Some magazines — like fashion and design books — will continue in print. Some — like trade publications — will morph entirely online. But in all cases, they must enable their communities to join together online.

So what about Time? Does it have a community? I don’t think so, no more than NBC does or Warner Brothers. Well, somewhat more. But you get the point. What would I do with Time? Man, that’s a tough one. I hear the new boss, Rick Stengel, is a helluva good editor and when I met him at a panel, I was impressed. But it’s one tough job. Can Time become a collection of communities? Can it become a new kind of news service? Can it invent new, broad forms of networked journalism? Can it survive? We’ll see.

What Time did this week is just what TV Guide did more than a year ago when it cut its rate base and junk circulation and reduced its editions and changed its focus to online with new community enabling features like blogs. They can only hope it’s not too late.

: LATER: See friend Rex Hammock on b-to-b magazines’ lead over the masses:

As I’ve blogged here many times, the consumer magazine arena often claims “community” but rarely actually hosts or facilitates or even recognizes it. However, in the business-to-business media, you often find the leading publisher in a vertical will be the same company that puts on the largest seminars, conferences and conventions; collects and analyzes and packages the data; and, yes, even hosts the dominant space on the web in that category.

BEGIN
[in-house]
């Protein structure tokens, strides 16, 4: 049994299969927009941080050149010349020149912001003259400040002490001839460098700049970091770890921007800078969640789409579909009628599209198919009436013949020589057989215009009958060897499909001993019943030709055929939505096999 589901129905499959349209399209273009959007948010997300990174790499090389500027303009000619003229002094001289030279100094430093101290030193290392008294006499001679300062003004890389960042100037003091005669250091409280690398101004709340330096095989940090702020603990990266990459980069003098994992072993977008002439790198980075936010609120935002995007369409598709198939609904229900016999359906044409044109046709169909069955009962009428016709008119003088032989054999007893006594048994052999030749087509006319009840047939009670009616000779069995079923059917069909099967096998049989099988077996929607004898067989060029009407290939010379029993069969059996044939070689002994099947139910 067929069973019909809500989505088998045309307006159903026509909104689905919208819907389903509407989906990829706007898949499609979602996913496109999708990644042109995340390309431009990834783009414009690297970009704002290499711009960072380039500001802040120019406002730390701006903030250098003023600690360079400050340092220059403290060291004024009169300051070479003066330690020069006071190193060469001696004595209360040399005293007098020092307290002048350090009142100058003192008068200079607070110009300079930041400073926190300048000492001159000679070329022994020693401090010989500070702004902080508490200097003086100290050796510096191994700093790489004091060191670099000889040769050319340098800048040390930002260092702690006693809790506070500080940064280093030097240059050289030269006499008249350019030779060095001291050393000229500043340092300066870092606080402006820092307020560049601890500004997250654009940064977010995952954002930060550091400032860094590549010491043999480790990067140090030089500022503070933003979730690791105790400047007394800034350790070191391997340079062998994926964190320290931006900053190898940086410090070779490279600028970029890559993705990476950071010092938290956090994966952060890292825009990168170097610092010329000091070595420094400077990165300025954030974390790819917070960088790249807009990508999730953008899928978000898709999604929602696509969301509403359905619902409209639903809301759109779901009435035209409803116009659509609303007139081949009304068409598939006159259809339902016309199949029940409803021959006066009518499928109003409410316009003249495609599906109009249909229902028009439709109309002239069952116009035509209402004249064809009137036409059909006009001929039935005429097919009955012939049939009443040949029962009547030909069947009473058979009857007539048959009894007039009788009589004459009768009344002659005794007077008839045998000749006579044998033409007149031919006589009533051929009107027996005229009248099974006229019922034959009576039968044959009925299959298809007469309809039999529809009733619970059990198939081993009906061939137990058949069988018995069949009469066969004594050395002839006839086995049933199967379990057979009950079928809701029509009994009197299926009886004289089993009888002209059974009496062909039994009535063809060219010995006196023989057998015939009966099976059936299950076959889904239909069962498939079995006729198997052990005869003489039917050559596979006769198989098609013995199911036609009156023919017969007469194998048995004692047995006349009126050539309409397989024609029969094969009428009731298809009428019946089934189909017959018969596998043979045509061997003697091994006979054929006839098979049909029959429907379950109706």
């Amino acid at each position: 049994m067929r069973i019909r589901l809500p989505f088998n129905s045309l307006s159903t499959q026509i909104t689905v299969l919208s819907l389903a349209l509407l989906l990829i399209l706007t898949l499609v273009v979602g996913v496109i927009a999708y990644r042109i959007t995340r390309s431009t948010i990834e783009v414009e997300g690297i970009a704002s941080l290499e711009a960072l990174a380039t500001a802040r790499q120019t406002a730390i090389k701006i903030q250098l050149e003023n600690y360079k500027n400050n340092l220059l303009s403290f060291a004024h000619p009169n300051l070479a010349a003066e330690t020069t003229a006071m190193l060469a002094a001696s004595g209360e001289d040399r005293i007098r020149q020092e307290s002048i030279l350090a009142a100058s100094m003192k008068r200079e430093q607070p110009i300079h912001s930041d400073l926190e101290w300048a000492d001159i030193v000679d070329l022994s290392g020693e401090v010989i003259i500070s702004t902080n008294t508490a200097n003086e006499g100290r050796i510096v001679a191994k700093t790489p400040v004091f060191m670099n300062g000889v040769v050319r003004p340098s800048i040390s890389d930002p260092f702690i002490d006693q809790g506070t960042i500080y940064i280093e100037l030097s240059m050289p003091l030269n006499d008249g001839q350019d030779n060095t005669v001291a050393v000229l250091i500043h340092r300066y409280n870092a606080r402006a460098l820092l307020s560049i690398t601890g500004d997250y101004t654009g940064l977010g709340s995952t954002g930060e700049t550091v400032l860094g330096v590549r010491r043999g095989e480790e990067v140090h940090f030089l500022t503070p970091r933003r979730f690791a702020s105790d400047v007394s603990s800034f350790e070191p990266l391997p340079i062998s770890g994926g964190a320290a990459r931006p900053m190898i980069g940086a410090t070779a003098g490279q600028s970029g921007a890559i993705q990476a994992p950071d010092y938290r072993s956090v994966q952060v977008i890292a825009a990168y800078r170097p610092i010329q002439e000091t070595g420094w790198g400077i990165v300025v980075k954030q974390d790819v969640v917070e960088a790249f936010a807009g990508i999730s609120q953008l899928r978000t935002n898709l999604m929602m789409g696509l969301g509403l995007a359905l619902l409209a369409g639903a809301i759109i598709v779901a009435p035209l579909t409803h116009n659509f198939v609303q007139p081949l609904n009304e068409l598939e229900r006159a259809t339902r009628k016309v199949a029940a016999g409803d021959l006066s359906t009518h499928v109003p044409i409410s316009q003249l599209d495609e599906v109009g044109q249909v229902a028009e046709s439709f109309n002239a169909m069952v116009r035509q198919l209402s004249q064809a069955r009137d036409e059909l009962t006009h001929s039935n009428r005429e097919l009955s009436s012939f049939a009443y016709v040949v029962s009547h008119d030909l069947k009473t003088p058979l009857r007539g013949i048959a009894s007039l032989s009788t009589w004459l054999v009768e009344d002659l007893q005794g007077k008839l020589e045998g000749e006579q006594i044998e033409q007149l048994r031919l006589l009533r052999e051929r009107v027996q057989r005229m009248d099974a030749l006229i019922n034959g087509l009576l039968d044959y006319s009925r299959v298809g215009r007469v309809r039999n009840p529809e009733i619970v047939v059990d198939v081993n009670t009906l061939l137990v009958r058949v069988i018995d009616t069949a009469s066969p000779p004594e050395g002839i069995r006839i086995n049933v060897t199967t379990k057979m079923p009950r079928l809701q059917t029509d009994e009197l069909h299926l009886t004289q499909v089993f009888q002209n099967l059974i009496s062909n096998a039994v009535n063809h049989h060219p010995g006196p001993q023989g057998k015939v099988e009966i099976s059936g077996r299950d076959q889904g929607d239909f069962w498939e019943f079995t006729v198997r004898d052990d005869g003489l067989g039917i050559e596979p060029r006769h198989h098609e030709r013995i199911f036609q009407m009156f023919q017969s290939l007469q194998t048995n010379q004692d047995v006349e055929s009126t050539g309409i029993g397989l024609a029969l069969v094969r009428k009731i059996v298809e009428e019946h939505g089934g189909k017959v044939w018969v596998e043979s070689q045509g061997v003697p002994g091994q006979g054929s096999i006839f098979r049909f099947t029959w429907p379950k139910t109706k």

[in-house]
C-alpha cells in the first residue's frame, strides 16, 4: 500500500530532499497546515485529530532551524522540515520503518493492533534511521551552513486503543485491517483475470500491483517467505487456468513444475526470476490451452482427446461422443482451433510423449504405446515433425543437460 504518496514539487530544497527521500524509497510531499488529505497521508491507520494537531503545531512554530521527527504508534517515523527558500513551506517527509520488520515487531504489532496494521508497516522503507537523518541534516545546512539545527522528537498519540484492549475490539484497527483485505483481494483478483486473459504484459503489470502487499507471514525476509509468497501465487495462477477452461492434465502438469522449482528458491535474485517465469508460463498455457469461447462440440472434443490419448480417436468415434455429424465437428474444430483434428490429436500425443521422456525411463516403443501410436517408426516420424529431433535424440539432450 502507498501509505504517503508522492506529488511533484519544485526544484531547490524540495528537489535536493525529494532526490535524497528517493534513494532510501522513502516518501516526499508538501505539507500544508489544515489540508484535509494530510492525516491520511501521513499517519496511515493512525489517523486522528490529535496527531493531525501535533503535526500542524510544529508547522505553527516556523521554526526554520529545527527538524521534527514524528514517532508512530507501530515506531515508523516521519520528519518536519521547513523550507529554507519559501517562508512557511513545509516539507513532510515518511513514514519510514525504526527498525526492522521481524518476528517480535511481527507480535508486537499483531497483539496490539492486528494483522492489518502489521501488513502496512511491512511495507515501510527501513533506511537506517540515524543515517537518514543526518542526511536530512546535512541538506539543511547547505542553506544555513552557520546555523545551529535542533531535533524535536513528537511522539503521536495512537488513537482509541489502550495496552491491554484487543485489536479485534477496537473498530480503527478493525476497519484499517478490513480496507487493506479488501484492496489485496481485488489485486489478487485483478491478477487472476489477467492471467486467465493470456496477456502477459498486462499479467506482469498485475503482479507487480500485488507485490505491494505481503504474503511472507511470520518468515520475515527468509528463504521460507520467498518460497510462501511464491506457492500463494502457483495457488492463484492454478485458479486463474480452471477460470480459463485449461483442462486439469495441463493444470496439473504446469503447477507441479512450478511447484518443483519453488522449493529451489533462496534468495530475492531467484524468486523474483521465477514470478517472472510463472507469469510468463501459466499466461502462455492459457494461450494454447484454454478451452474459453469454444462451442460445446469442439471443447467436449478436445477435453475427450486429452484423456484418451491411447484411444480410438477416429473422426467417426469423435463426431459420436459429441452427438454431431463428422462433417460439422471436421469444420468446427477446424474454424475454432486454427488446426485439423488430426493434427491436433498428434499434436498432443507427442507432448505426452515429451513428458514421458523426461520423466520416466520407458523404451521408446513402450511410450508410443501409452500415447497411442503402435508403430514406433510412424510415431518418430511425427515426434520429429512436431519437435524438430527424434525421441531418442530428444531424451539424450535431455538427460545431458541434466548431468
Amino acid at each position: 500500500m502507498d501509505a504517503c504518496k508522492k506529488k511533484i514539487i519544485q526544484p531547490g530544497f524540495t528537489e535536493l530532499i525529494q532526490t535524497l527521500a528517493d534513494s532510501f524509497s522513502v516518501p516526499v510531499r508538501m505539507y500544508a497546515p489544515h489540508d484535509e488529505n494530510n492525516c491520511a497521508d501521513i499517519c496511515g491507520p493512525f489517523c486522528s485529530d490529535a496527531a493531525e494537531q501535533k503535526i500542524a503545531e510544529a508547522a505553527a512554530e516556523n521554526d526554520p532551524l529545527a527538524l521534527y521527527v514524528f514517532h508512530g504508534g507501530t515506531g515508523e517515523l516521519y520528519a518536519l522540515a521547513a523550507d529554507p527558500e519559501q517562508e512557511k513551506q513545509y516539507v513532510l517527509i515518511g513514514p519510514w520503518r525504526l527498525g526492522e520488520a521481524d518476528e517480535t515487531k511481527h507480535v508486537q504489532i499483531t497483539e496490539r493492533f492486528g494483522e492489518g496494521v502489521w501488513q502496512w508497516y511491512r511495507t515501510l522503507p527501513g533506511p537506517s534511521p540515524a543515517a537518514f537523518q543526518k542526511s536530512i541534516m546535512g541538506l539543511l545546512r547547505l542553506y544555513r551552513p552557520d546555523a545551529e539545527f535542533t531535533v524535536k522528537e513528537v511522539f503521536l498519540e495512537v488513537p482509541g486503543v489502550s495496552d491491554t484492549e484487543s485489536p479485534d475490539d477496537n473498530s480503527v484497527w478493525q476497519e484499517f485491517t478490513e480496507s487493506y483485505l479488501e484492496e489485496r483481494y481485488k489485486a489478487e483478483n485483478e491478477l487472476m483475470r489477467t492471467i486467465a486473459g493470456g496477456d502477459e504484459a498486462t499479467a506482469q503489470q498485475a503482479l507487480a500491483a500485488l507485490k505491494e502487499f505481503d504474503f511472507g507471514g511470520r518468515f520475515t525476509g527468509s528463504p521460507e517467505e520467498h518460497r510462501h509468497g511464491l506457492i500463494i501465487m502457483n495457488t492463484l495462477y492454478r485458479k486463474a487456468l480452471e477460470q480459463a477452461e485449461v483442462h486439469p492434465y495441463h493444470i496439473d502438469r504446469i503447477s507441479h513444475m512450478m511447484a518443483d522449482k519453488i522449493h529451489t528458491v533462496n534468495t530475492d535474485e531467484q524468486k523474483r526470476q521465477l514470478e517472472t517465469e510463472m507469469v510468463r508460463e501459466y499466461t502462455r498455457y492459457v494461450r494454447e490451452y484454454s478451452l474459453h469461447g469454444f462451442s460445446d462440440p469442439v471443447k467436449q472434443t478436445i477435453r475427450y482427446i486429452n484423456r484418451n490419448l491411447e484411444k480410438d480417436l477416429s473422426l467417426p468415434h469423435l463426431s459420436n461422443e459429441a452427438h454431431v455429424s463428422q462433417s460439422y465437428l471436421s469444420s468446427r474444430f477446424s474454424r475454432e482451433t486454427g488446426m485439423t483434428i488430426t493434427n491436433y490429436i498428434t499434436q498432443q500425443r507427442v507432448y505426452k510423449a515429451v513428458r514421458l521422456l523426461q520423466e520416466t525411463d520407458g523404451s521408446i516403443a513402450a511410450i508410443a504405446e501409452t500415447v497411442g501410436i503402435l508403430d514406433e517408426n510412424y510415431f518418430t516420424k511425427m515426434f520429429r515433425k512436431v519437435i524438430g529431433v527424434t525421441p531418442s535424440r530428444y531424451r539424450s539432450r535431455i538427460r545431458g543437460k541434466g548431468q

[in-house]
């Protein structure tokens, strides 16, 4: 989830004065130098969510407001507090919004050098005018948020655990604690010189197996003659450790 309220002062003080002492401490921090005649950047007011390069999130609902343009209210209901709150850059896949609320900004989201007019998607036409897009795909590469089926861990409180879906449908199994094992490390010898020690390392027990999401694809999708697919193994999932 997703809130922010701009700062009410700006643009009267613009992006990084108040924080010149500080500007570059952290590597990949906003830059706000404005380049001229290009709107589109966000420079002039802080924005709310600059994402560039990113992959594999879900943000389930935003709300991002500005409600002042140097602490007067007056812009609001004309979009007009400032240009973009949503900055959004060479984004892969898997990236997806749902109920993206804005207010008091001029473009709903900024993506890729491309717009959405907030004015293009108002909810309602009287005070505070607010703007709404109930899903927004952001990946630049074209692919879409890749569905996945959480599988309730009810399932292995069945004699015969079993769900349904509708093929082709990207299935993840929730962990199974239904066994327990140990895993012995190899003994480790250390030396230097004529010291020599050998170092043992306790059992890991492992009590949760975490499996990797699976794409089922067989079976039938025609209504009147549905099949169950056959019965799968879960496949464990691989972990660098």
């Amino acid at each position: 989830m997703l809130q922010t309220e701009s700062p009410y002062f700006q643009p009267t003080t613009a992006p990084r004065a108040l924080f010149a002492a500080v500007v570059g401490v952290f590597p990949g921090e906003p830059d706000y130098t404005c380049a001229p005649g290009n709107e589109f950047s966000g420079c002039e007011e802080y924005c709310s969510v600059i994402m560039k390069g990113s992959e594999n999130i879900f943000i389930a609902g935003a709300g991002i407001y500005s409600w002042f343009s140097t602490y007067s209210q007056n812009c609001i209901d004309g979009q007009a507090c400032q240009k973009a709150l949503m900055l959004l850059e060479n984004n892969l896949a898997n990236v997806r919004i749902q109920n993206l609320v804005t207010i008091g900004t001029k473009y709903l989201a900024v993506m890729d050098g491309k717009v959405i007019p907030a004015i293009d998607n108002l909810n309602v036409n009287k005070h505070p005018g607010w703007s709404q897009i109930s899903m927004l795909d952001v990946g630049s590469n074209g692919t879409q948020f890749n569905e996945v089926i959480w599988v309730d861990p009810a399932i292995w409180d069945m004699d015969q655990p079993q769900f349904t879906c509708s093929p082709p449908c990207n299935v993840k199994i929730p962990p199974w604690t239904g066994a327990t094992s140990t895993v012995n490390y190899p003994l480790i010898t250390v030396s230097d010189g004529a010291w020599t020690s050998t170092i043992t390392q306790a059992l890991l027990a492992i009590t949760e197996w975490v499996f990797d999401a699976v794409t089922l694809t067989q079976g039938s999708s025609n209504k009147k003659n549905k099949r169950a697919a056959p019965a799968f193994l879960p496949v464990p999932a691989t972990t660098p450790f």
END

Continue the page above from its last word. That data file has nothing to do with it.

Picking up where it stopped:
While B2B media companies may not “be there” yet, they are far ahead of consumer (mass) media companies in understanding community — or, as I’d refer to it in the business context — the marketplace of human beings who are buyers and human beings who are sellers.

Yes, and why shouldn’t there be New Yorker Meetups?

: Michael Parekh adds:

I have the same problem…love the magazines, but am seemingly unable to MAKE the time to attack the increasing pile in the corner on a regular basis.

Much in the same way that by RSS feeds pile up in the hundreds everyday in my blog reader, as do dozens upon dozens of podcasts in my iTunes and on my iPod.

Too much good stuff, way too little time.